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The history of operating systems!

Updated on November 30, 2009
GM-NAA I/O
GM-NAA I/O
Unix
Unix
Xerox Alto
Xerox Alto
MS-Dos
MS-Dos
Lisa OS
Lisa OS
Windows 1.0
Windows 1.0
Epoch 16
Epoch 16
Linux
Linux
Windows 95
Windows 95
Windows XP
Windows XP
Singularity
Singularity
Windows 7
Windows 7

Early examples were primitive compared to today’s all-rounders, which excel at multitasking and allowing any type of application to run. At this rate, the future will truly be spectacular.

Here I mention in short the history of the operating systems as they were developed in the particular years which I found interesting.

1956: GM-NAA I/O
The first operating system is introduced by
General Motors on the IBM 704 mainframe
computer. However it does not do anything
more than simple batch processing.

1969: Unix
Ken Thompson and Dennis
Ritchie need a high performance
platform for their game “Space Travel”—
and develop the first modern
operating system.

1973: Xerox Alto
The first system with a graphical interface is used
only for research purposes till 1981.

1981: MS-DOS
The simple operating system shipped
with thousands of PCs and helped
Microsoft cement its breakthrough.

1983: Lisa OS
Apple launches the first desktop computer
controlled by a mouse. Microsoft copies the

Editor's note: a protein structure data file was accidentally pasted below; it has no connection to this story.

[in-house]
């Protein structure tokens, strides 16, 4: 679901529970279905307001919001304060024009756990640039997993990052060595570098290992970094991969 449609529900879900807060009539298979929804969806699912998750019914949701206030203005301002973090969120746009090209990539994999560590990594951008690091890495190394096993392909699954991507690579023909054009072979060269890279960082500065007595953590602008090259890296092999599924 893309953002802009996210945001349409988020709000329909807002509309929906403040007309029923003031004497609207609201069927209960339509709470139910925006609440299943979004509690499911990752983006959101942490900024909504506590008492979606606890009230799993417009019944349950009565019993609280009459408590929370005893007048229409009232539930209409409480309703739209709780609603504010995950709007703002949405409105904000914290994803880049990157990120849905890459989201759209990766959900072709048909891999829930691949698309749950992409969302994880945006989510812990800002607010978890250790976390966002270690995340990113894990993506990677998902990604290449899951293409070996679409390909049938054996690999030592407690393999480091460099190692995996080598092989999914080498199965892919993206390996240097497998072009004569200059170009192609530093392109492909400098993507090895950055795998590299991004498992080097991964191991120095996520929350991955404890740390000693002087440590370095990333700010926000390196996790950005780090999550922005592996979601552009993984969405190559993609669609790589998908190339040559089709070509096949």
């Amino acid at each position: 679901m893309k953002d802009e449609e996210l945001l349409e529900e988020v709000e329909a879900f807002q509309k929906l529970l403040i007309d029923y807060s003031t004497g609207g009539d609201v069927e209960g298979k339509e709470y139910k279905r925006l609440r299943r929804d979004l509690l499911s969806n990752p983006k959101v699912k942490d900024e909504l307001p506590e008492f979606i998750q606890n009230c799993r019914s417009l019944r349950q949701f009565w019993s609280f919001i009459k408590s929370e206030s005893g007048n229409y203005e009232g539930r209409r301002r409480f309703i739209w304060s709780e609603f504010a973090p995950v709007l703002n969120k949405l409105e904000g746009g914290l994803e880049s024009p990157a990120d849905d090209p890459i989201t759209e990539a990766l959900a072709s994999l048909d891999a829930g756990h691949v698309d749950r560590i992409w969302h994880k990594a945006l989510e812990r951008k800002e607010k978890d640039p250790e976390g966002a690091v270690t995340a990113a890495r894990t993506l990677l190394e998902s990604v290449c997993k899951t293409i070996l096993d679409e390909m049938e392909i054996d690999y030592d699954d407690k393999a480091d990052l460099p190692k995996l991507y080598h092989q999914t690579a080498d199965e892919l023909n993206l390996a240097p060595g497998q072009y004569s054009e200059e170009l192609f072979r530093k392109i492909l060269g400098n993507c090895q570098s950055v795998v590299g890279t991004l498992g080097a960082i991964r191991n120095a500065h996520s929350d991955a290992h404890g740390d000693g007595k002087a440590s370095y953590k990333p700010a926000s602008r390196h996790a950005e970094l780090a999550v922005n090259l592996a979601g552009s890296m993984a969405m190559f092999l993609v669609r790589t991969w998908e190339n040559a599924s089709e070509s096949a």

concept shortly afterwards.

1985: Windows 1.0
Designed as a graphical interface for DOS, its
development takes two years. Initially, the system
is a commercial flop.

1989: Epoc16
This forerunner of Symbian OS is the first multitasking
Operating system with a graphical interface for mobile
devices.

1992: Linux
Linus Torvalds releases the system with the Unix kernel
as open source. He originally wanted to name it "Freax".

1995: Windows 95
Microsoft’s 32-bit OS for home users becomes a hit. A
million packages are sold within the first four days.

2001: Windows XP
The combination of the NT and 95 series is the most
popular Windows version even today—in spite of
product activation schemes which were introduced
at the time.
Mac OS X
Apple pulls off a huge shift in strategy and launches an
OS based on Unix with colorful, animated desktop elements.

2007: Singularity
Microsoft Research develops a completely new operating system
which eliminates blue screens and buffer overflows with its
re-engineered architecture.

2010: Windows 7
Modern systems have to be multifunctional, and Vista’s
successor should be light enough even for net-books.
Moreover, it will support multi-touch gesture input.

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